Kirk: You know why biotic powers took centre stage? Because lifting people into the air and yeeting them into the sky is unbelievably good, Dave. You should try it some time. Oh, that’s right, you can’t, because the first Mass Effect made biotic powers feel like firing a water pistol while blindfolded. Anyway, let’s move away from the shooting and talk about the story. I can’t deny that the first Mass Effect is a masterclass in setting up a complex universe. The way they just introduced all those alien species and cultures – amazing! Which part of the story stood out for you, though? I find the plot of the first game severely lacking. The Illusive Man is brilliant as well, by the way. But even the characters in the first game, they’re introduced with so little fanfare and they’re barely fleshed out beyond there. You have one conversation with Liara and then she’s like “I’m not a woman so this isn’t even gay if we bone” and then she’s jumping you in your quarters. Calm down, Liara. There’s barely any character growth. Mass Effect 2 introduces each character with such confidence, selling you on them from the moment you meet, and the loyalty missions add a whole other layer to their personalities. By the end of the game, at which point any of them can die in the suicide mission, you are fully invested in all of them. What part of the first game even holds a candle to all that?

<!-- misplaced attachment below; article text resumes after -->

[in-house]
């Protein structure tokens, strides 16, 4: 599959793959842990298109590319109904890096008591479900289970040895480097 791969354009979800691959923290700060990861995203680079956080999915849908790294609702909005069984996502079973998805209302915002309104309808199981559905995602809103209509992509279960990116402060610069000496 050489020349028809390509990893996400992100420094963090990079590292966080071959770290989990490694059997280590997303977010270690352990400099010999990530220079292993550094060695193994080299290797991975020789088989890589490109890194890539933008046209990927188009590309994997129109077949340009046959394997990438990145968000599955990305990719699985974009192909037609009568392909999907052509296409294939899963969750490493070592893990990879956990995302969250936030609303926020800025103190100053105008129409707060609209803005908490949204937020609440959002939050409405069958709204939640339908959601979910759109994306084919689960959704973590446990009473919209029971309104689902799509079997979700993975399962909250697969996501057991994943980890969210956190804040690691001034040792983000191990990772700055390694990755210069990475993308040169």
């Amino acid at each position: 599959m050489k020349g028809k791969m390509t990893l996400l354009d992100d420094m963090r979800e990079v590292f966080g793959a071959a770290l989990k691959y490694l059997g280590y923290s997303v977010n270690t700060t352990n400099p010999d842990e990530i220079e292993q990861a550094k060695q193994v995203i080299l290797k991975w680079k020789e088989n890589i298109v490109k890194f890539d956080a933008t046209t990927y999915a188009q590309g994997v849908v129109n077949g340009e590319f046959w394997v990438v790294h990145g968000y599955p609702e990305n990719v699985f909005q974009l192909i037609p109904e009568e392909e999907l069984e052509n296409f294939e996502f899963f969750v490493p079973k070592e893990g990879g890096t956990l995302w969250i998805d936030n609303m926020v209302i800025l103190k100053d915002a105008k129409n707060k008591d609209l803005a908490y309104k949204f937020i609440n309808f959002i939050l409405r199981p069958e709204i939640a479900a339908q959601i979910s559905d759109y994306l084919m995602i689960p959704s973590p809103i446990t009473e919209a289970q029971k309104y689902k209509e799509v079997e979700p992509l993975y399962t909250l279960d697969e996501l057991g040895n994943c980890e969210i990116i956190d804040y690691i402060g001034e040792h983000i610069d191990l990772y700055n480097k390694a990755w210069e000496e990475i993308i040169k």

Dave: I don’t like this historical revisionism. We play Mass Effect 2, and then suddenly we all forget why we were so excited for Mass Effect 2. No one played Mass Effect 2 on launch day and said “man I hope this is good, the last one had shite characters and abilities.” Everyone was excited to see Garrus, Liara, Wrex, not Ashley, and the rest. Let’s not pretend that these characters are only interesting or memorable because of the sequel, because we all know that’s a lie. But I also adore the understated introductions of the first. You meet so many of your allies on the Citadel, a neutral space for all races (except the geth, I guess). Garrus is a crooked cop, and no, you don’t meet him as he rebels against C-Sec and blows up buildings, or performs a grandiose escape attempt, because he, and so many of the other characters on the Citadel, are held back by overbearing bureaucracy. You can’t have explosive introductions, instead you have real ones, relationships that start because you began chatting in a supermarket queue, not because you needed to save half of the galaxy together – that comes later. ME introduces its characters with zero pomp and circumstance, all of the importance they have in later games is given to them by the player with a slow burn of endearment. ME2 doesn’t know the meaning of subtlety, unfortunately, whether that’s in altered ass shots or explosive sequences.